“Any act that leads to overthrow must be absolutely cracked down on and there will be no pardon,” he told an audience in Phnom Penh, according to the Cambodia Daily. “To ensure the lives of millions of people, we are willing to eliminate 100 or 200 people because we have seen bitter past experiences.”

Those comments weren’t isolated. Over the past year, Hun Sen undermined the neutrality of the military by calling on it to crush color revolutions and keep him in power. “All armed forces are obliged to ensure that Cambodia is free from any color revolutions,” he wrote in a Facebook post in November. “The armed forces shall protect the legitimate government.”

Last month, he amplified the point to a gathering of soldiers. “The Cambodian People’s Party must win elections, every election,” he said, according to local media. “War will happen if the CPP does not control the country anymore.”

Phil Robertson, deputy Asia director for Human Rights Watch, said the comments constitute a threat: “They’re saying they will instigate civil war to hold on to power.”

During a March ceremony for a new infrastructure project, the prime minister warned reporters that they would go to jail if their work upset the peace. Reporters have been beaten and harassed. The government recently threatened to shutter any news outlet that didn’t follow its strict guidelines on how to cover the June elections.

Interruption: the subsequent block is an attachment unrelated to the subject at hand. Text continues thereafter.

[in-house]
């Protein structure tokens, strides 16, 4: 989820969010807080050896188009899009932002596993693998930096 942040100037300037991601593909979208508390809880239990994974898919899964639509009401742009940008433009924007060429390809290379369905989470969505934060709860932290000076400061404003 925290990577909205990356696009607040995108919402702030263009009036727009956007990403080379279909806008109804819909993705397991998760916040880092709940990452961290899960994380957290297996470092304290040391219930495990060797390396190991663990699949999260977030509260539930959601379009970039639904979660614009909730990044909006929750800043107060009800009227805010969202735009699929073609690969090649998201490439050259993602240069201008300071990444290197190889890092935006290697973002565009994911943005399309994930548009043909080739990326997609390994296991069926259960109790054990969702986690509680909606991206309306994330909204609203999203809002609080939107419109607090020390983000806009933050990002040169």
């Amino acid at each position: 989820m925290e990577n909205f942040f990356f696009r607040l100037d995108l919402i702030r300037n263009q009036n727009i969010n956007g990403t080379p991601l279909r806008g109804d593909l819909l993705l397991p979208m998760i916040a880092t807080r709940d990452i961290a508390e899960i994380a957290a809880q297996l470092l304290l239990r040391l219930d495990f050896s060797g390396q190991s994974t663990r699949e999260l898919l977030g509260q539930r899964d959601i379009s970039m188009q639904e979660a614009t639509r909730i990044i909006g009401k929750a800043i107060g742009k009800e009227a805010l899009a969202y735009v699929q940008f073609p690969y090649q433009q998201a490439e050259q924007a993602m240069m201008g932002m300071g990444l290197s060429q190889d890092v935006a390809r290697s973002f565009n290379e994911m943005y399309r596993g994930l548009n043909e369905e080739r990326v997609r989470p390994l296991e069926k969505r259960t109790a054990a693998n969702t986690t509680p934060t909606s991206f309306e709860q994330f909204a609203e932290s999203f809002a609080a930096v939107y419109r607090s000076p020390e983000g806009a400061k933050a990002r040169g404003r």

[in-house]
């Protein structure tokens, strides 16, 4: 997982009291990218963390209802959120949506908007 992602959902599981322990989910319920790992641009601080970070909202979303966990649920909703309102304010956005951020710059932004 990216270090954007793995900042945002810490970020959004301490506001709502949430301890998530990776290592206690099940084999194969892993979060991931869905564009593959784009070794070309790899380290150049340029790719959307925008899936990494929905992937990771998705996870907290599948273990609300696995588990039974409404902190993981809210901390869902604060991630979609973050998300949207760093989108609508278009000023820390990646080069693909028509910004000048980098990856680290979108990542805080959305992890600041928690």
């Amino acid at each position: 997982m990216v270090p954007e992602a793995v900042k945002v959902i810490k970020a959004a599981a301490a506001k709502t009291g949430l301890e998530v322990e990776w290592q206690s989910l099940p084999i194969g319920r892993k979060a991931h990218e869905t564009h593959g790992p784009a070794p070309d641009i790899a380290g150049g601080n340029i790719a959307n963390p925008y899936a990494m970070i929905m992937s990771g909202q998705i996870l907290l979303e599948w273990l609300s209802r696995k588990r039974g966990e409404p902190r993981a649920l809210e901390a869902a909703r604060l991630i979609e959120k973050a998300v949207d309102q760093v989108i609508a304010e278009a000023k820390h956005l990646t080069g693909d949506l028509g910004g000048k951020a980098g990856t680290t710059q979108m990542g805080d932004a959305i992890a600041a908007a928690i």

In May 2016, four human rights workers with the organization Adhoc and an election official were arrested for allegedly bribing a witness. Hun Sen intervened in the judicial process by publicly stating that they should all go to jail.

The activists’ defenders say they merely reimbursed the food and travel costs of a woman seeking legal advice, a young hairdresser accused of being the mistress of then-deputy opposition leader Kem Sokha. The affair, which both parties denied, was likely invented for political purposes.

The prime minister often uses the country’s conservative social mores to undermine the moral authority of his opponents. Smearing his foes with stories of illicit love affairs is one of his preferred tactics. Today, the activists from Adhoc are still in pretrial detention, jailed along with Cambodia’s 20 other political prisoners.

The prime minister has also used his power over judges and lawmakers to undermine the main opposition group, the Cambodia National Rescue Party (CNRP). In February, Hun Sen used controversial amendments to the country’s Law on Political Parties to force the resignation of former opposition leader Sam Rainsy, a man who previously told me Chinese aid enables rights abuses. The CNRP now has a new leader whom Hun Sen has declared amenable – and the government can assure foreign observers that it is holding free elections against an opposition that is technically intact.

But with general elections scheduled for next year and the country moving closer to China and away from the West, the threats to the prime minister’s opponents will almost certainly become more severe.